Mia Hansen-Løve Pays Tribute To Swedish Auteur Ingmar Bergman With Cannes Film ‘Bergman Island’

Mia Hansen-Løve
Dennis Van Tine/STAR MAX/IPx

Nearly three years after she began filming it, Mia Hansen-Løve’s seventh film, Bergman Island, finally arrives in Cannes to mark the Parisian director’s Competition debut. Filmed on location in Sweden, and starring Vicky Krieps and Tim Roth, it takes place on the island of Fårö, where the Swedish auteur Ingmar Bergman lived and worked until his death in 2007. Surprisingly, it’s been a while since Hansen-Løve was on the Croisette, having appeared in Directors’ Fortnight with her first feature All is Forgiven (2007) and Un Certain Regard with 2009’s Father of My Children. “I feel very privileged to be back,” she says.

DEADLINE: What’s Bergman Island about?

MIA HANSEN-LØVE: It’s about a couple of filmmakers who travel to Fårö, the island where Bergman lived in the 20 last years of his life. They’re going to stay all summer while they each write their scripts. So, it’s about them, and it’s about the summer they’re going to spend on this island.

Vicky Krieps and Tim Roth in 'Bergman Island'
Courtesy of IFC Films

DEADLINE: How did the idea come to you?

HANSEN-LØVE: I think the first thing, for me, was the desire to write a film about a couple of filmmakers and then, through the portrait of them, to do a film about creation and about inspiration, and how it works for a couple who both write. That was the first impulse for this film, but what really gave it life was the idea that came later on: to set the film on the island of Fårö.

DEADLINE: Why was Fårö so important?

HANSEN-LØVE: Fårö is kind of a mythic place for a lot of directors, and not only fans of Bergman—few directors have a connection to a place that’s as strong as Bergman’s with Fårö. Fårö has been part of my imagination for a long, long time, but then, maybe 10 years ago, I heard about a foundation that had been created after Bergman’s death, on the island, where the houses that had belonged to him were being made available as places where you could go as an artist— whatever your field is—in order to work. And, as I said, Fårö was already sort of a fantasy for me. And when I heard of this place, I immediately felt the desire not only to go there and write there but mostly to set the story I had in mind there.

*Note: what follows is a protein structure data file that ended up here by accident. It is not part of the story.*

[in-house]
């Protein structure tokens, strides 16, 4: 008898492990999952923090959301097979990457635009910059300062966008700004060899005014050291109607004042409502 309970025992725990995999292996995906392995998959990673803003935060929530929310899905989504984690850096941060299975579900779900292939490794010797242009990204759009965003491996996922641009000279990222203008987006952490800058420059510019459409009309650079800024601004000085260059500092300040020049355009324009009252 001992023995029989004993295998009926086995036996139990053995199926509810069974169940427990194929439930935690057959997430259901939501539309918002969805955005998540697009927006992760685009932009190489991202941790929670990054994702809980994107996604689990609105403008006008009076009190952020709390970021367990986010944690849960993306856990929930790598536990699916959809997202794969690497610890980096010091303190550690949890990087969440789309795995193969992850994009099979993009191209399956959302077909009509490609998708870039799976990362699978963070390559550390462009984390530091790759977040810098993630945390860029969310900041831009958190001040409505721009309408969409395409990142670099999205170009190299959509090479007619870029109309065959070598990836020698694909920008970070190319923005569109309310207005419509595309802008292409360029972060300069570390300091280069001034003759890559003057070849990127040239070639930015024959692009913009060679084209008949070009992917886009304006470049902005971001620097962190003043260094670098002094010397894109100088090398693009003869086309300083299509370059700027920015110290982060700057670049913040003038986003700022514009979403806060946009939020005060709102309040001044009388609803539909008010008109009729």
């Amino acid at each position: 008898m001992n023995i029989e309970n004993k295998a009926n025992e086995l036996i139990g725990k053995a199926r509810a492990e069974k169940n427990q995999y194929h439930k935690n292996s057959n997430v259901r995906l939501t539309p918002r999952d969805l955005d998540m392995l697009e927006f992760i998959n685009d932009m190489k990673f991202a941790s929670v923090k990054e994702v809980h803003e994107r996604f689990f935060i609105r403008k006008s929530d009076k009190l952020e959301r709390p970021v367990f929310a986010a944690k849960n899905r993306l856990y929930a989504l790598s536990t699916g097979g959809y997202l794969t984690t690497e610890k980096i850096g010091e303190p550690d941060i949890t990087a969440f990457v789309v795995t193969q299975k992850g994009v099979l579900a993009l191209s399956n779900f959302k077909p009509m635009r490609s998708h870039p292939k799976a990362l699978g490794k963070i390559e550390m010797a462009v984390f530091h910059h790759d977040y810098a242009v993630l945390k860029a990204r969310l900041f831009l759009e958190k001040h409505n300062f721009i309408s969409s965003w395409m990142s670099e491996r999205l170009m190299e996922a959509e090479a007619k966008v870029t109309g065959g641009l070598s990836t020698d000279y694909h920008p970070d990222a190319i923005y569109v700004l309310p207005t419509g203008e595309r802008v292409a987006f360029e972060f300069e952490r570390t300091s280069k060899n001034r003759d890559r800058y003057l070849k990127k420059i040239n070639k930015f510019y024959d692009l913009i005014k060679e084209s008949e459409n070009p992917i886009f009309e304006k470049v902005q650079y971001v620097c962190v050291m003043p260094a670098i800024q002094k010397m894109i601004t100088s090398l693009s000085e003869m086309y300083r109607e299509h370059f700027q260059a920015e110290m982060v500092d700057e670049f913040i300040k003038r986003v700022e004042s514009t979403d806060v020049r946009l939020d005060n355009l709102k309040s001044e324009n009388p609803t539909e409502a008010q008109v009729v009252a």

DEADLINE: Is Bergman much of an influence for you?

HANSEN-LØVE: I wouldn’t say he’s an influence, but I’m a great admirer. I admire immensely his work, and his films matter to me a lot, and they have been companions for me since I ever started making films. Some of his films I keep watching and watching again, and I never get tired of them. But it’s not only about the films, it’s about his biography: his life and his way of working. It’s the whole thing that fascinates me about Bergman.

Mia Wasikowska in 'Bergman Island'
Courtesy of IFC Films

But it doesn’t mean that his films have an influence on my films. What I mean is, there are a lot of directors who I admire, and I never try to imitate them in any way or put references of their films in my films. Even in Bergman Island. I know it might sound paradoxical, but even though there is a lot about Bergman in my film—obviously—I don’t think my film tries to be in any way a film that you could say is a heritor of Bergman’s style or way of writing.

DEADLINE: The set-up for the film suggests a blurring of fact and fiction, which seems to be a very common theme of your films…

HANSEN-LØVE: Yes. I think I have to confess that fascinates me: the way when you make a very personal film, at some point you can experience some kind of vertigo, where the lines between reality and fiction—but also between past and present, what is visible and what is invisible—have a tendency to vanish.